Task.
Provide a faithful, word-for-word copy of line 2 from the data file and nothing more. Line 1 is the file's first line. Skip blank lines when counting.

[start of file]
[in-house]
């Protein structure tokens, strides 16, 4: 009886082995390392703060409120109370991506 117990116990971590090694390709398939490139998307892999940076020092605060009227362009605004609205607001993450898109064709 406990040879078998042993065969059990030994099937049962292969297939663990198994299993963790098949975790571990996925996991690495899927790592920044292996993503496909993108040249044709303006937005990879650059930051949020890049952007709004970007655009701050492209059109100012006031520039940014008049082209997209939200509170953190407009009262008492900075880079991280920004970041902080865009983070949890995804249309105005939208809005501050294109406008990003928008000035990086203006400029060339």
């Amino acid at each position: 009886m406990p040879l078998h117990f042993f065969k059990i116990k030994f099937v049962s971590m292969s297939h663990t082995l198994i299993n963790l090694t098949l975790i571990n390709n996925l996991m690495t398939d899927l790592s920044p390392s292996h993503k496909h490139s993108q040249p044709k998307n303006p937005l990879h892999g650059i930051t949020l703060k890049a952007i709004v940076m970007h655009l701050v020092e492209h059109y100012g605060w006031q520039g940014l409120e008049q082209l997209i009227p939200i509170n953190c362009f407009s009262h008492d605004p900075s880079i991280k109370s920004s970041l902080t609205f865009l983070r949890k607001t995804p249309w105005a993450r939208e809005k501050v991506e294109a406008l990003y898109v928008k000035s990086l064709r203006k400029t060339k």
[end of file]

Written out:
């Protein structure tokens, strides 16, 4: 009886082995390392703060409120109370991506 117990116990971590090694390709398939490139998307892999940076020092605060009227362009605004609205607001993450898109064709 406990040879078998042993065969059990030994099937049962292969297939663990198994299993963790098949975790571990996925996991690495899927790592920044292996993503496909993108040249044709303006937005990879650059930051949020890049952007709004970007655009701050492209059109100012006031520039940014008049082209997209939200509170953190407009009262008492900075880079991280920004970041902080865009983070949890995804249309105005939208809005501050294109406008990003928008000035990086203006400029060339």